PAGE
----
A tale of kidnapping
SHAHBAZ Taseer's kidnapping in August 2011 and recovery about four and a half years later on March 8 provide us with a few insights that are worth recalling. First, there is the disturbing fact that Pakistan's intelligence agencies, including the premier one with a reputation for accomplishing tough missions, were unable to gain access to the Uzbek kidnappers and their accomplices. This meant the spy networks couldn't play any role in the recovery of Shahbaz Taseer.
This raises questions of whether the recovery of well-known people kidnapped in the past was made possible due to an 'intelligence-based operation' or a 'deal' based on payment of ransom and release of militants. Besides, the rush by government officials and departments to claim undue credit for recovering Shahbaz Taseer only led to further questions about previous such claims.
There is no doubt that our intelligence agencies have generally performed well and foiled terrorist attacks, but they have also had their fair share of failure. In Shahbaz Taseer's case, the kidnapping took place in broad daylight in a relatively secure city, Lahore. He was kept there for a few days and then driven in Punjab and Khyber Pakhtunkhwa all the way to North Waziristan without being detected. For three years, Shahbaz Taseer was held hostage in Danday Darpakhel village located so close to Miramshah, the civil and military headquarters, but was still beyond the reach of the Pakistan Army, Frontier Corps and Khassadar force.
On the eve of the Zarb-e-Azb military operation launched on June 15, 2014, he was shifted to the mountainous and forested Shawal valley, but this too has always been a part of Pakistan and should never have become an inaccessible place with no writ of the state. Hopefully, the ongoing military action should establish a semblance of state authority in Shawal, though constant attention would be needed to retain its control due to the ease with which it can be infiltrated by Afghanistan-based militants.
The government's inability to help prompted Shahbaz's worried family to take the matter into their own hands and establish contact with the kidnappers through private individuals, mostly tribesmen from North Waziristan and also Afghans with ties to the militants. This channel proved useful as the Uzbeks, affiliated with the Islamic Movement of Uzbekistan (IMU), began communicating with the family - primarily with Shahbaz Taseer's father-in-law Suleman Ghani, a senior civil servant who had retired as a federal secretary.
Second, the on-again, off-again contacts with the kidnappers showed how the IMU built alliances and attracted both Afghans and Pakistanis to its fold. This helped it to gain local support and build sanctuaries. A Pakistani Pakhtun who introduced himself as Mohammad and a Pakistani Punjabi who gave his name as Sharif became involved in the telephonic negotiations in late 2014-2015 for a possible deal with Shahbaz Taseer's family. Both spoke Urdu but their accents betrayed their ethnicity.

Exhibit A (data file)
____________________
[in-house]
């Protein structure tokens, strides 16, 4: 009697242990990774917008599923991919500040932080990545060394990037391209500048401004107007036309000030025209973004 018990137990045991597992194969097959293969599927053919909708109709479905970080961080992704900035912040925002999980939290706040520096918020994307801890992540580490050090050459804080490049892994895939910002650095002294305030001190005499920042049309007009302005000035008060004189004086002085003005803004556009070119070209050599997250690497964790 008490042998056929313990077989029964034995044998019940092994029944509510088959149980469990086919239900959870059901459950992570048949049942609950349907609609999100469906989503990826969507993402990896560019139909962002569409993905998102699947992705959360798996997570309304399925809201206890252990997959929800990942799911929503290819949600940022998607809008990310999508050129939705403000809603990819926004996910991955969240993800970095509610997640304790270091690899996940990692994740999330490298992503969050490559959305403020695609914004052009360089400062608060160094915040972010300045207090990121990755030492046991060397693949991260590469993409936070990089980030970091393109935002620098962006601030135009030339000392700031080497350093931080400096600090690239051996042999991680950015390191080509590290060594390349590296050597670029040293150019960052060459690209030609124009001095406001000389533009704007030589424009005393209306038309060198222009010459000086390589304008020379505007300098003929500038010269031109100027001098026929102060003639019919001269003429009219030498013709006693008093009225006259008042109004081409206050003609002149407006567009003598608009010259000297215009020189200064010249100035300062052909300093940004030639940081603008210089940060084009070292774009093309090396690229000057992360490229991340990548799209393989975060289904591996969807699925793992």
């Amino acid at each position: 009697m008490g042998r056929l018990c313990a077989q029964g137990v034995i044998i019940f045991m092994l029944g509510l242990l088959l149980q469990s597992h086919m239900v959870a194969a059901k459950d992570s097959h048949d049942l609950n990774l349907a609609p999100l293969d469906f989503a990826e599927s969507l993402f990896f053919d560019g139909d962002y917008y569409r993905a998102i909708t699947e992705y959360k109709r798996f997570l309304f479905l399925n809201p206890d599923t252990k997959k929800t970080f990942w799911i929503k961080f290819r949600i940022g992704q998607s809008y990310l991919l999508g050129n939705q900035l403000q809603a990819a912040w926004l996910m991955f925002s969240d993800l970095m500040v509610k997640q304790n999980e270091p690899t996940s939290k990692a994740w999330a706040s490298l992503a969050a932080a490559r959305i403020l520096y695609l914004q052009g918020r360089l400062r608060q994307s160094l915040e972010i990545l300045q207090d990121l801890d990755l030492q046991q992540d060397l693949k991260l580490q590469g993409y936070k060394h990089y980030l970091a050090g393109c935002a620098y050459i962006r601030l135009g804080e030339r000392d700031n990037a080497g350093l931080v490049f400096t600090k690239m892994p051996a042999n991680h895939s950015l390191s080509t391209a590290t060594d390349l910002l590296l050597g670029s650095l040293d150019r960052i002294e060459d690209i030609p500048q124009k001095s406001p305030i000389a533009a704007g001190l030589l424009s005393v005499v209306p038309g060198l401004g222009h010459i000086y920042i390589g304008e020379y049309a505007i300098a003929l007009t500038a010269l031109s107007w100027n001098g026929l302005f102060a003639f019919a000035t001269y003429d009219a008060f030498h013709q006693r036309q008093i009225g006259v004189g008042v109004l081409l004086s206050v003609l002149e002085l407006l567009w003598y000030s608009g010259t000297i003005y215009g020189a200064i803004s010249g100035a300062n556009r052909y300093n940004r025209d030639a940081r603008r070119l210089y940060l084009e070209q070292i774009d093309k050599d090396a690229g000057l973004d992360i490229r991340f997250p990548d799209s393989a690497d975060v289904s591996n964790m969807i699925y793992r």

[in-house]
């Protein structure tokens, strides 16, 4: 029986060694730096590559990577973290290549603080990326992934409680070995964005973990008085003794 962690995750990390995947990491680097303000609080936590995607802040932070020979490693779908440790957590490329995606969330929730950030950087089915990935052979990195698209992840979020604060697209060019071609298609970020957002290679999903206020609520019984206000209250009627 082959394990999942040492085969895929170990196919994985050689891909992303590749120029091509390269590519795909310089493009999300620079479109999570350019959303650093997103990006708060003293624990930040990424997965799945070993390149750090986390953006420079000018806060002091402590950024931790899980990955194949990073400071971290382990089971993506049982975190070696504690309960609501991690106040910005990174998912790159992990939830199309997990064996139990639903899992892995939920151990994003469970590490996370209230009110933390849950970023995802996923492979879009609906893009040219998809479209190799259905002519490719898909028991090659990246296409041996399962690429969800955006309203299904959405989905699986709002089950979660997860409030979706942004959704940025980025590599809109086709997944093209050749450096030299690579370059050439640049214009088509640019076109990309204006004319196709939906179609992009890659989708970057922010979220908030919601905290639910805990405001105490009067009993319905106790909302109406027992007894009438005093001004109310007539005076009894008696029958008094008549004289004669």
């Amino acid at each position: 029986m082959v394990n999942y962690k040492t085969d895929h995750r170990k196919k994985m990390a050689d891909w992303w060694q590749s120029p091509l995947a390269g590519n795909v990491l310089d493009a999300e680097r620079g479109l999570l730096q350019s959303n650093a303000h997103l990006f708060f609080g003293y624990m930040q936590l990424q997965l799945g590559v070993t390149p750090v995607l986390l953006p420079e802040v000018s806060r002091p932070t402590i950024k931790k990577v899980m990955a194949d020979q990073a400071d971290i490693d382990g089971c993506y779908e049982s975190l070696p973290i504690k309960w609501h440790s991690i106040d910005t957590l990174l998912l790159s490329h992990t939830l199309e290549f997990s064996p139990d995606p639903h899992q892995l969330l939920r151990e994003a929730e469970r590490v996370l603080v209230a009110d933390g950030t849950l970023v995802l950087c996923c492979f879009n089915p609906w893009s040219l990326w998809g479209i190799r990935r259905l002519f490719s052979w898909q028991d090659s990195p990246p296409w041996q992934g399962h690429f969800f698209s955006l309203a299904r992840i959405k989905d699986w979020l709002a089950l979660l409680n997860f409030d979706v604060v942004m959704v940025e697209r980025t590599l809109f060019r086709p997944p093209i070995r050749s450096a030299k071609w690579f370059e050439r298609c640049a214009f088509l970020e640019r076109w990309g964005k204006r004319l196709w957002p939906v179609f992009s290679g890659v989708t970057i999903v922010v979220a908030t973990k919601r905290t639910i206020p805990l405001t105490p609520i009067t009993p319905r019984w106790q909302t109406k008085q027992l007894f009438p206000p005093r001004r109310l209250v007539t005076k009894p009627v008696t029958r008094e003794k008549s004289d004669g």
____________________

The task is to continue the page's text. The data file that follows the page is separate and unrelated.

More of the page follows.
Danyal Aqa, the IMU intelligence head who remained in touch with Shahbaz Taseer's family and the mediators until he was killed in a US drone strike in North Waziristan, had married the daughter of a local cleric and thus become a son-in-law deserving the family's support.
The kidnapping too was a joint operation. An Uzbek, Mohammad Ali, and his brother were involved, along with accomplices from a Punjab-based sectarian militant group including Usman Basra, Farhaj Butt, Hafiz Waqas and Rana Abdur Rahman. The last-named was bailed out and is reportedly living in a Gulf country while the other three are in jail. The kidnappers wanted them freed at any cost and they were listed among the 22 men who had to be released in exchange for Shahbaz Taseer. The list was later cut down to 10-13 and the names of Mumtaz Qadri and others were excluded in a bid to make it palatable for the government.
Third, the terror unleashed by the IMU made it a feared outfit. It became indispensable to militant groups such as the TTP by offering fighters to take part in terrorist attacks. Neither the TTP chief Hakimullah Mehsud and his deputy Waliur Rahman nor Al-Qaeda and the North Waziristani militant commander Hafiz Gul Bahadur could reproach the IMU. The IMU erred by offending the Afghan Taliban in the latter's stronghold of Zabul province in Afghanistan and had to pay a heavy price. Fourth, we should see the kind of impact made by Operation Zarb-e-Azb on the local and foreign militants - losing sanctuaries in North Waziristan and earlier in South Waziristan due to the military operation in 2009. They lost towns and territory they had used to organise terrorist attacks all over Pakistan, attract recruits and run their kidnapping and extortion rings. Most of the militants escaped to Afghanistan before Zarb-e-Azb, but their capacity to strike back was diminished.